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Ross: How we let political theater get in the way of our COVID-19 relief

Wisconsin Senator Ron Johnson. (Getty Images)

Well, the rebels didn’t show up to shut down the Capitol on Thursday. But then they didn’t need to.

That’s because it shut itself down, thanks to Wisconsin Senator Ron Johnson, who demanded –– as is his right, that Senate clerks read the full text of the COVID relief bill word for word. He wanted to expose its complexity and make the point that no senator could possibly understand what’s in it.

But then Ron Johnson and every other senator, except the presiding officer, left the chamber, presumably so they could listen to the performance at home.

The reading of the bill was briefly interrupted, though. Why did the reader stop? Did she lose her place? Was the Capitol breached again? Nope. The Senate was just switching to the next clerk … in mid-sentence!

I get your point, Ron Johnson. This is a complicated bill and maybe some senators were going to pass it without reading it all.

I hear you saying, “Dave this is why so many of us love our country but hate our government.” Yes, except every one of us is guilty of the exact same thing.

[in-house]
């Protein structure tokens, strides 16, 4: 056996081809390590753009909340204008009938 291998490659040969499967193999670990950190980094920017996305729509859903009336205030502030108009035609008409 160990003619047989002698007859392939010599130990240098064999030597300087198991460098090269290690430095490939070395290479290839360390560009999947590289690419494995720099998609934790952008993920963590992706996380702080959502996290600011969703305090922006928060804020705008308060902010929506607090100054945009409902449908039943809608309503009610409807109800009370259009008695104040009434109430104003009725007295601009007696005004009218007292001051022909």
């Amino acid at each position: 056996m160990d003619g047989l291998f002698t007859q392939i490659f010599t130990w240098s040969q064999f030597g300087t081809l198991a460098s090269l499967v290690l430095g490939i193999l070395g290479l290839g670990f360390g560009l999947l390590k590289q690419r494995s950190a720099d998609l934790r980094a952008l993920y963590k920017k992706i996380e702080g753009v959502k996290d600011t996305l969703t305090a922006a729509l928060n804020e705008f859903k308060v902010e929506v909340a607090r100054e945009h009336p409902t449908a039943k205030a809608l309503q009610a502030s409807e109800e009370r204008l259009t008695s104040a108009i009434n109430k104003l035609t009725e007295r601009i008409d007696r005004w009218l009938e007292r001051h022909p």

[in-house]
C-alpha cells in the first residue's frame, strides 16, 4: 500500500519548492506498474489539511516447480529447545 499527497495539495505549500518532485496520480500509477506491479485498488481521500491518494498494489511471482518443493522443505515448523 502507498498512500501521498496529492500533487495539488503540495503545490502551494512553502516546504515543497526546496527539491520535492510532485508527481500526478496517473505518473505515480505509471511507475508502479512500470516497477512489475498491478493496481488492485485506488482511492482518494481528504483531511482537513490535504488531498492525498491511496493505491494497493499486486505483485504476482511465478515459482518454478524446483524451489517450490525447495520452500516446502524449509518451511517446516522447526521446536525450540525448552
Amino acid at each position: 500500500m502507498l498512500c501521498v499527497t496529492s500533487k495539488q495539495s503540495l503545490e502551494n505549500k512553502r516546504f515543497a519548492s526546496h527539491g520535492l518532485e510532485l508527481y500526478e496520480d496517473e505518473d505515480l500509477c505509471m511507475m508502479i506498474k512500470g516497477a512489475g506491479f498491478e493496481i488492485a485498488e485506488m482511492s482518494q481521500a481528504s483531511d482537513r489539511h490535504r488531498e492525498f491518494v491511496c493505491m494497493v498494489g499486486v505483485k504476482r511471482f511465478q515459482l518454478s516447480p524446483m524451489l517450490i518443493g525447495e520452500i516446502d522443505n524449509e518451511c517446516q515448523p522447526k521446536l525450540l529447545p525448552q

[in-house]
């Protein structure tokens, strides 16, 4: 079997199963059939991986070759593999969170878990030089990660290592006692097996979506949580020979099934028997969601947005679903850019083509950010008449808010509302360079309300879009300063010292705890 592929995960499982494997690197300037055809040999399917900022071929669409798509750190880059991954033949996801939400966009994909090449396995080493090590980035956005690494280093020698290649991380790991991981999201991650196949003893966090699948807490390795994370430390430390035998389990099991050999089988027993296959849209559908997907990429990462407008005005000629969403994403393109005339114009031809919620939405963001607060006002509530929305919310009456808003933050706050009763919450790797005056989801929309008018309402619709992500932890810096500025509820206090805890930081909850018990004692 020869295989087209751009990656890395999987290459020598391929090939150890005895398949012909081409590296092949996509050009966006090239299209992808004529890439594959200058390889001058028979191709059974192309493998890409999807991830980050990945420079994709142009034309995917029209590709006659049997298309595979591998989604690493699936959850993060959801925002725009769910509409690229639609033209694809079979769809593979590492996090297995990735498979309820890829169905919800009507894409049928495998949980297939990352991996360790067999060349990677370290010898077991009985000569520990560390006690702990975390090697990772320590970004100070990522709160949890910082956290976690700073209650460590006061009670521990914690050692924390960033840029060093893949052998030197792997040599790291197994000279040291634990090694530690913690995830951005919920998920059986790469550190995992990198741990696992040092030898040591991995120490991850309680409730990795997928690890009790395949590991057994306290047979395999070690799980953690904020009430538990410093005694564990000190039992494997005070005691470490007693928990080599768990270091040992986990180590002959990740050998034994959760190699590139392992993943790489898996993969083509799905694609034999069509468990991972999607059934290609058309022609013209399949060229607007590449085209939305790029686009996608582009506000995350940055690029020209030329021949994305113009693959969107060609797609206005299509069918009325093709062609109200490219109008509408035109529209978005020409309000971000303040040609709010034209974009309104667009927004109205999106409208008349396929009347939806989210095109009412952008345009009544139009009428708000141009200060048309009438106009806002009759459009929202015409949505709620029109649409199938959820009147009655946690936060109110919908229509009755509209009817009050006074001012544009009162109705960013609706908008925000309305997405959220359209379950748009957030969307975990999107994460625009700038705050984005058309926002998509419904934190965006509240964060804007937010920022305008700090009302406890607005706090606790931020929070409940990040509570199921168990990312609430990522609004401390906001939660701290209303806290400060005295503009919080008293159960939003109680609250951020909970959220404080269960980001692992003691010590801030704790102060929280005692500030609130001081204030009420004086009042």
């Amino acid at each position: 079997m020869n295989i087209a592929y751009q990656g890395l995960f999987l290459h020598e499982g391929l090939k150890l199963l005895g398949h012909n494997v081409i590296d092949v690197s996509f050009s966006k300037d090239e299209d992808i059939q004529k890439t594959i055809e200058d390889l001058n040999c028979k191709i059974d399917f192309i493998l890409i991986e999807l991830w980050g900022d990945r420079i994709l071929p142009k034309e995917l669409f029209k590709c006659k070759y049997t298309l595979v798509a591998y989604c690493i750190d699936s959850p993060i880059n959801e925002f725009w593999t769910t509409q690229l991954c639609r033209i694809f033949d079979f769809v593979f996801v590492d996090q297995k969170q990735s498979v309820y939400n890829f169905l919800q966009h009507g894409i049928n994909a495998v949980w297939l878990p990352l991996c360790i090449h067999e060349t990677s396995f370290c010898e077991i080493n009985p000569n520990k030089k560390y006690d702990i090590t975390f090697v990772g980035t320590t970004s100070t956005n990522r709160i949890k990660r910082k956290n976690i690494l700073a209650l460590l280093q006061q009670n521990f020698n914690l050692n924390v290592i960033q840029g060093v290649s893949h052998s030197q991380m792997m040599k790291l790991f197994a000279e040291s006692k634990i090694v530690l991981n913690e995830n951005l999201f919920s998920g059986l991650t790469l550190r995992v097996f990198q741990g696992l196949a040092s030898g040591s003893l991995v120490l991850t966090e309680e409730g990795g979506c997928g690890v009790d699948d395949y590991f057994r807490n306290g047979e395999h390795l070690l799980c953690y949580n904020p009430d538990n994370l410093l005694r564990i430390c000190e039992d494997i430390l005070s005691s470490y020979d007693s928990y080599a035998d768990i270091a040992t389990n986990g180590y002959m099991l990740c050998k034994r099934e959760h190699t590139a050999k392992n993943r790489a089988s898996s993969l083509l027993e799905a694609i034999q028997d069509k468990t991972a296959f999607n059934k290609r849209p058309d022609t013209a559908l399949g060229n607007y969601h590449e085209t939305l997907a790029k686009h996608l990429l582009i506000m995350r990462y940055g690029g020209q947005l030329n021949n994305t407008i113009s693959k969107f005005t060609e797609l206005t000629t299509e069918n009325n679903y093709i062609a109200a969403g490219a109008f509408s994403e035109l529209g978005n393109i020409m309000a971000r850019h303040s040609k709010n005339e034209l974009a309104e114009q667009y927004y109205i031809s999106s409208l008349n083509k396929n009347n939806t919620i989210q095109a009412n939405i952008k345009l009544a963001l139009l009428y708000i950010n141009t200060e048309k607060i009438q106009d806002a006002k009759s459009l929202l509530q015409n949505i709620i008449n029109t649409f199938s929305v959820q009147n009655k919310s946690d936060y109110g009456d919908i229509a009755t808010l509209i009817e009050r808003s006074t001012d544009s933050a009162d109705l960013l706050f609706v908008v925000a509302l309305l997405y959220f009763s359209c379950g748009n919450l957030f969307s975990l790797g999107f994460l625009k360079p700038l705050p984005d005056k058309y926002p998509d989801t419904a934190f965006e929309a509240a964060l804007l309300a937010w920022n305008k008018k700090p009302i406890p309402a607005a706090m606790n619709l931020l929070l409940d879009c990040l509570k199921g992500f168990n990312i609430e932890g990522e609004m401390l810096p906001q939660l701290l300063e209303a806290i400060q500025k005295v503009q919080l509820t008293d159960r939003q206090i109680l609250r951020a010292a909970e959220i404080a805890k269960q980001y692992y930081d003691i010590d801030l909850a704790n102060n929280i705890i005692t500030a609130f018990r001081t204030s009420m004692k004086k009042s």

You signed a credit agreement you didn’t read. You ignored the fine print in your health care plan. You haven’t read your homeowners policy, or the end user agreement for any of your software, or your refrigerator warranty.

Not only that, most of us go through life without understanding consciousness, gravity, or where deleted emails go. But that’s the world. We either accept the complexity, or pitch a tent under I-5.

When election day rolls around, I look at each candidate and I ask myself: Do I trust this person to keep me and my neighbors secure, and the society peaceful? If this bill helps do that, I don’t care how incomprehensible it is. That includes a particularly poignant passage in the bill about making sure babies have diapers and wipes.

Yes, I even want America’s babies to go through life with clean bottoms.

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